3 Easter – Year B

Acts 3:12-19; Psalm 4; 1 John 3:1-7; Luke 24:36b-48

“The possession of knowledge does not kill the sense of wonder and mystery.  There is always more mystery.” – Anais Nin

                Who would have thought!  How amazing!  In Luke’s narrative, Jesus all at once shows up while the disciples are having a private, secluded conversation.  First they are terrified, thinking they were seeing a ghost (Luke 24:37).  That in itself would be quite something.  But what they were witnessing was more amazing than a haunting on a dark night.  The disciples then move out of their fear into three seemingly conflicting emotions at the same time: joy, disbelief, and wonder (Luke 24:41).  Was Dr. Luke, our author, the first century equivalent of a psychologist?  At first we might think that these three are contradictory inner states.  How can we have disbelief and joy at the same time?  What is there to be joyful about if we don’t belief it?  Makes you wonder.  We may think they are incompatible emotions only if we imagine reality to be made up of disconnected parts.  We tend to be so dualistic (either/or thinking) instead of wholistic (both/and thinking).  However, in the mind (very being) of God all things hold together.  In us all things work together, interconnected.  None of our lives are simply black and white.  Let’s look at the word “wonder.”  This is not the same as disbelief, as if “I really wonder if that can be true.”  Wonder is like amazement (see Greek below).  It is like WOW!!  As long as we can wonder there is hope for us.  When we become hardened in our views our imagination dies, and we no longer notice the interconnection of all things.  We fail to notice that even the bad things in our lives have worked for good, making us who we are today.  Imagination is not delusion or making things up, but flexibility to see what is real but not always obvious.  Because the disciples could wonder, Jesus was able to open their minds (Luke 24:45).  Pure empirical knowledge, that which we can perceive with our senses, is only part of our experience that needs to be integrated into the mystical.  In the mystical, united with the empirical, all is one, all is well.  Since the disciples were able to wonder, once again they moved. This time not just away from their fear, but they moved into an integrated understanding.  Their lives were now aligned inside a huge sacred reality that we ourselves might miss without wonder and mystery.  How wonderful!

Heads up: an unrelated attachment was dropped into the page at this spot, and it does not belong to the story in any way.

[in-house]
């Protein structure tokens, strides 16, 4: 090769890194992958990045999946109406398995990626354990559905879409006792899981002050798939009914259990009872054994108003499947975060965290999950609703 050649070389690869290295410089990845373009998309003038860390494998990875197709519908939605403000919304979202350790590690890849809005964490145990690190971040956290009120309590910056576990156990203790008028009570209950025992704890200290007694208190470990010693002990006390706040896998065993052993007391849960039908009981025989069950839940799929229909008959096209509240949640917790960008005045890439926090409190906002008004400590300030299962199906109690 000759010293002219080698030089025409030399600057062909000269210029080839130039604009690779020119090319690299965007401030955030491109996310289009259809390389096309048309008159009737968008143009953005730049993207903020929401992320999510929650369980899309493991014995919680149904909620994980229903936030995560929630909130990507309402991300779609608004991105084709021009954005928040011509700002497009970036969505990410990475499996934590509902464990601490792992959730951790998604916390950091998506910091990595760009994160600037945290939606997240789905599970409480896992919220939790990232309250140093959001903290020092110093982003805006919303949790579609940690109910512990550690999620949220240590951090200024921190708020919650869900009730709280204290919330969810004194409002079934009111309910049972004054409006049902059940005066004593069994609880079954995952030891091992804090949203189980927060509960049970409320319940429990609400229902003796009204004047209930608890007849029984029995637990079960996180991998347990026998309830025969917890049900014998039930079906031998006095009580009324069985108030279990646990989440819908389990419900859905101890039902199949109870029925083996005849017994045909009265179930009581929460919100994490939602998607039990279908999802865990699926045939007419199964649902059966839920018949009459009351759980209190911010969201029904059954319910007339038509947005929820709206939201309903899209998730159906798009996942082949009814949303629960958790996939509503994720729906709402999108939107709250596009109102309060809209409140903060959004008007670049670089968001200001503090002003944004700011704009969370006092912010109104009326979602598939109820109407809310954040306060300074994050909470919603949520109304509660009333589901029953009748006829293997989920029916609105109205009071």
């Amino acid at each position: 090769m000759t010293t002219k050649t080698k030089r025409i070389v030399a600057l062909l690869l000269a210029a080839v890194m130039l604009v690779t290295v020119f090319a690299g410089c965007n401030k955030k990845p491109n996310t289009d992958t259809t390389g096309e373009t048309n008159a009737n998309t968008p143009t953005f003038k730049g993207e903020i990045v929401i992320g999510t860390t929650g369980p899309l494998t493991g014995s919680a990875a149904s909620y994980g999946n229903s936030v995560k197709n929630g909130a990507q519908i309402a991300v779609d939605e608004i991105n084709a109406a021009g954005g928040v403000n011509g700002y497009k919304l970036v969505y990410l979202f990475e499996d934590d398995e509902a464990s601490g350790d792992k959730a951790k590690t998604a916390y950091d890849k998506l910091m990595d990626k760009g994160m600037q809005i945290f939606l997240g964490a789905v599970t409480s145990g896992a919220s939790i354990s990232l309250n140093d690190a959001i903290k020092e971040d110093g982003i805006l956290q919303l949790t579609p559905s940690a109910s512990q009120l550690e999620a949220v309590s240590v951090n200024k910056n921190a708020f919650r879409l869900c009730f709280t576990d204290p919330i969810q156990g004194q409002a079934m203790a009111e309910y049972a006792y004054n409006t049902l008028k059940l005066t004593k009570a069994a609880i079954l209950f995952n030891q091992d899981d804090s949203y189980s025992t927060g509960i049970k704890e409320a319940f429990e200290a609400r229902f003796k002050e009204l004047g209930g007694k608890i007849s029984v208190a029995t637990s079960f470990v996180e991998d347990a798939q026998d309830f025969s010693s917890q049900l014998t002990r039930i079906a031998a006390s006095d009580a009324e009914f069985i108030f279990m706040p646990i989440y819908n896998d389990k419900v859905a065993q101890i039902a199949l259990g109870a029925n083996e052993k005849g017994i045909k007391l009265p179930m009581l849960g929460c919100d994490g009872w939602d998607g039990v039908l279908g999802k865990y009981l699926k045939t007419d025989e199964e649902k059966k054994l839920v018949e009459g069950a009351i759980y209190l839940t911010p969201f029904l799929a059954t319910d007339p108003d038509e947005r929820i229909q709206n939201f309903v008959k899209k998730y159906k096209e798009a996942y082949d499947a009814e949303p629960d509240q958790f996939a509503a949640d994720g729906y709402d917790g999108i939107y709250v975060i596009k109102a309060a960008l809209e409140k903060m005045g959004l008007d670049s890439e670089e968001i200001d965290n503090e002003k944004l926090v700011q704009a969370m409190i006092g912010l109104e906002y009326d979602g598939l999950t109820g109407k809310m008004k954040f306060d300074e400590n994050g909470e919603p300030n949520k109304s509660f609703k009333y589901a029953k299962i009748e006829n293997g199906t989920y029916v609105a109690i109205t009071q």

The word “wonder” in Luke 24:41 is variously translated: wonder, marvel, be amazed, be astounded, be in awe, wow.  From this range of words we can see that it does not mean “doubt.”  As an emotion it is on the edge.  From wonder one could slip into doubt.  But more likely one would slip into the mystical.


Incredulous joy

at the amazing sun rise.

White sun washed wonder.